Opposition obstructs House, protesting government’s use of force against Guthi Bill protestersNepali Congress has accused the Oli administration of trying to attack traditions and cultural values
Amid widespread criticism against the government’s attempt to amend the Guthi Bill and its use of massive force to contain demonstrators demanding revocation of the controversial bill, the Nepali Congress on Monday obstructed Parliament, demanding the Home Minister’s clarification on the issue.
At least six people were injured on Sunday when police used force to disperse conservationists and locals, primarily from the Newar community, who were protesting the Guthi Bill, which proposes transferring guthi land to private ownership and converting private guthis into public ones. Guthis are centuries-old Newar social organisations that collect funds, hold cultural programmes and maintain traditions.
The Nepali Congress, the primary opposition, said that the KP Sharma Oli administration had made a mockery of democracy by using force against peaceful locals who had raised genuine concerns. The party demanded that the government withdraw the “unnecessary” bill as it aims at attacking the culture and traditions of the country.
Taking special time in the House of Representatives, Congress Chief Whip Bal Krishna Khand said that his party condemns the use of force and demands clarification from Home Minister Ram Bahadur Thapa over Sunday’s incident.
“It is a constitutional right of the people to hold peaceful demonstrations. The attack on the protestors is an attack on their constitutional authority,” Khand said in Parliament.
Following Khand’s speech, Speaker Krishna Bahadur Mahara said that he had listened to their concerns and asked the opposition to take their seats. However, opposition lawmakers refused to comply.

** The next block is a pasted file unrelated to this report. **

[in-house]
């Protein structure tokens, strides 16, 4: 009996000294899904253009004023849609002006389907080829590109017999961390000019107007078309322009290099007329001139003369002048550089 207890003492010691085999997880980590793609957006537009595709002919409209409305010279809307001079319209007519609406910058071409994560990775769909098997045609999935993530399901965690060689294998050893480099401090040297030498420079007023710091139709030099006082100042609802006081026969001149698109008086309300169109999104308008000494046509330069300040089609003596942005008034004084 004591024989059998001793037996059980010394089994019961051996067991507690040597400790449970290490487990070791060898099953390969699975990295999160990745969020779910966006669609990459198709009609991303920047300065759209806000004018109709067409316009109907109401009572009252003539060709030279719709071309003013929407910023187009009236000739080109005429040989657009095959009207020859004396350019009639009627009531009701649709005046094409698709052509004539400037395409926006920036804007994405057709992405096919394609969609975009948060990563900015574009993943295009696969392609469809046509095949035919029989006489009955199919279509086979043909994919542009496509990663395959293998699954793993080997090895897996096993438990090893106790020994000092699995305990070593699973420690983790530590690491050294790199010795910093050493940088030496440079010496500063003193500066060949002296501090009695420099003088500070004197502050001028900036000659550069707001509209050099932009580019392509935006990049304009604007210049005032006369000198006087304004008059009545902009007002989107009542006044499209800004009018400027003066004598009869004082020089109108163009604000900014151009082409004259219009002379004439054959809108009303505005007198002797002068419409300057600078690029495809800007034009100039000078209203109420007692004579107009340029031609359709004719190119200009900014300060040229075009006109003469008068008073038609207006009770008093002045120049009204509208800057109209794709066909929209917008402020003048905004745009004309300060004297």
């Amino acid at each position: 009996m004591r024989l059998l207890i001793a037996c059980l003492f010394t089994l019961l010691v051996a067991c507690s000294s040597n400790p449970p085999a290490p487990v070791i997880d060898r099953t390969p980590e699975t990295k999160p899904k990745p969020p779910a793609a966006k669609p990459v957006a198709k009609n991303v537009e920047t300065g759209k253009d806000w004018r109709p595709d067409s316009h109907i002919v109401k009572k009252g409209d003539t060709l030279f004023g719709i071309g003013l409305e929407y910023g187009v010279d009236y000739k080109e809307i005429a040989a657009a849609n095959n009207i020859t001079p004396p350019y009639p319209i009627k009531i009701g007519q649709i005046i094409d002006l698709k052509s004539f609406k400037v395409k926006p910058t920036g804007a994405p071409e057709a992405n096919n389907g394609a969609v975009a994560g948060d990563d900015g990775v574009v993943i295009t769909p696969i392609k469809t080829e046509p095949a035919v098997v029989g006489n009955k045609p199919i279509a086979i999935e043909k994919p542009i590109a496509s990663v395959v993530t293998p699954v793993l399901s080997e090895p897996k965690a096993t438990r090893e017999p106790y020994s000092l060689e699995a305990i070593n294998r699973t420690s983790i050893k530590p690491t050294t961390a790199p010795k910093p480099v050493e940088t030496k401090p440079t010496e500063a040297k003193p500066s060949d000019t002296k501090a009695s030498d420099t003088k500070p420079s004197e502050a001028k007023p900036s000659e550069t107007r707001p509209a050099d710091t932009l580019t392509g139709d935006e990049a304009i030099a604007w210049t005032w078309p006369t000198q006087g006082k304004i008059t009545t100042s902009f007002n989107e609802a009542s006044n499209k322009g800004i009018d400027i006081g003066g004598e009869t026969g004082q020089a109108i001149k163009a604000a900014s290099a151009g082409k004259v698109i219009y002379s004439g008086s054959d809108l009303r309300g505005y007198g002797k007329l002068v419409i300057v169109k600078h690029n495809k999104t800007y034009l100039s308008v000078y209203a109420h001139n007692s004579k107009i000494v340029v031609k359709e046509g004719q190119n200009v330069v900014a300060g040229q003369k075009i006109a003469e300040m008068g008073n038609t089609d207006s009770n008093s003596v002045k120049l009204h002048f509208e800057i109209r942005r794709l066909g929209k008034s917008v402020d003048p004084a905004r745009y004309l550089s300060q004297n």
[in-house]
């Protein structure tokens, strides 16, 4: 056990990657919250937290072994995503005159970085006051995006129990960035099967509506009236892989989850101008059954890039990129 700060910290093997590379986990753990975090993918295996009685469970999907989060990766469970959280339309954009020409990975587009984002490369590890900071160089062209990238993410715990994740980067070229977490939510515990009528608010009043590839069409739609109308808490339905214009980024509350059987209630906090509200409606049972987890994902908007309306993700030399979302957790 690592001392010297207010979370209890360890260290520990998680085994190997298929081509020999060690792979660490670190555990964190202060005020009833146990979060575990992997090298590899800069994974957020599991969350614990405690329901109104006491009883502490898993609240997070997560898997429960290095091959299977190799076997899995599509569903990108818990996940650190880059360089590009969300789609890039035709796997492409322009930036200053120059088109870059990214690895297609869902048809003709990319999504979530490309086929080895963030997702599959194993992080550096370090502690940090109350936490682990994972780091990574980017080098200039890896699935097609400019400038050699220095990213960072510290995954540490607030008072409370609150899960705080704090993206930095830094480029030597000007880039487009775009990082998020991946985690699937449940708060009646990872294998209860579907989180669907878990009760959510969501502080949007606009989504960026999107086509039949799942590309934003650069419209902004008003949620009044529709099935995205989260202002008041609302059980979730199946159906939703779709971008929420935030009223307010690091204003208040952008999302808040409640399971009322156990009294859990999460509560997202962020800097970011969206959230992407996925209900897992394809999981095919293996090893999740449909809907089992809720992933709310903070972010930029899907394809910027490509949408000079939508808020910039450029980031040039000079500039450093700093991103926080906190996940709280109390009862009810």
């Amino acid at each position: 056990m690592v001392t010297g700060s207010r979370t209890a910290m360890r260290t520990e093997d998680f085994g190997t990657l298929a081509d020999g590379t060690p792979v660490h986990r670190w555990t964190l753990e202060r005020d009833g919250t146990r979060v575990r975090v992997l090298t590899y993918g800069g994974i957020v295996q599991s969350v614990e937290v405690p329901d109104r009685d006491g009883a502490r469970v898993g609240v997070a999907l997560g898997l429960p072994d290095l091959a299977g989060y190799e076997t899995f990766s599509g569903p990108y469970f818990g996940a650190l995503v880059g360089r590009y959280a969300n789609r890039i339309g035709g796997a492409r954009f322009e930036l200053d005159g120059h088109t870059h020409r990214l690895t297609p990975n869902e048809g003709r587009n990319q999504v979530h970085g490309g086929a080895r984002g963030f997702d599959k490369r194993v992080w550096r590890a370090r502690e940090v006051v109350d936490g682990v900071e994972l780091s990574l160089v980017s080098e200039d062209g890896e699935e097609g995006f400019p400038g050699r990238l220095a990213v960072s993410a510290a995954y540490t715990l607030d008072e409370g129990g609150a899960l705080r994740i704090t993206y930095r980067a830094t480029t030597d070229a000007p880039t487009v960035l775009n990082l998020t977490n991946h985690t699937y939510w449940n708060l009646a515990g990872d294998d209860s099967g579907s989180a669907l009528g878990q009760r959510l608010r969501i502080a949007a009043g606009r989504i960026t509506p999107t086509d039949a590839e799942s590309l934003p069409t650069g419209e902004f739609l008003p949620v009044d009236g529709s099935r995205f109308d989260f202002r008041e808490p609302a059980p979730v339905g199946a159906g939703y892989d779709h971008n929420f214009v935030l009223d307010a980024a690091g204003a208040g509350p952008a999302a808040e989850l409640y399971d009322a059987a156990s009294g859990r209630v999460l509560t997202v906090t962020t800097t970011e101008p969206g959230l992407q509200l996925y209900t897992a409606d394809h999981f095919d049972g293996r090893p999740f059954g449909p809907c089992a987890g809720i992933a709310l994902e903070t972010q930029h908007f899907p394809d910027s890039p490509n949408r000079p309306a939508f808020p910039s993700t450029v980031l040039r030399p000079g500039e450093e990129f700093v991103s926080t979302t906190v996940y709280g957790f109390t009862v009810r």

“We won’t let the House function unless Thapa gives a proper explanation,” said Pushpa Bhusal, a Congress whip. The House of Representatives, which was scheduled to discuss the national budget, was adjourned for the day as Home Minister Thapa was not present in Parliament to provide a response.
The House is considered obstructed if even a single lawmaker stands from their seat.
The Guthi Bill, which is under consideration at the federal parliament, has drawn widespread criticism from different quarters who argue that, if endorsed, the bill will destroy the country’s centuries-old unique traditions.
Madhukar Upadhya, an environmentalist, said there has been a well-planned attack on the Valley's culture, starting with the withdrawal of support for Indra Jatra a few years ago. “It is an attack on several things including valley's identity,” he wrote on Twitter.
Guthis are traditional community entities that manage religious and cultural ceremonies while also supporting communities with the income earned through land and property holdings.
The bill was registered in the National Assembly in April last week. The Oli government has defended the bill saying it aims to fix anomalies existing in the sector.
According to the book Nepalma Guthiko Mahatwa Ra Upadeyata—The importance and usefulness of guthis in Nepal—published by the Nepal Guthi Samrakshan Pucha, there are 2,335 public Guthis in Nepal under the Guthi Sansthan, the government entity that oversees these trusts. These guthis collectively own 756,000 bighas—equivalent to over a thousand square kilometres—of land across the country.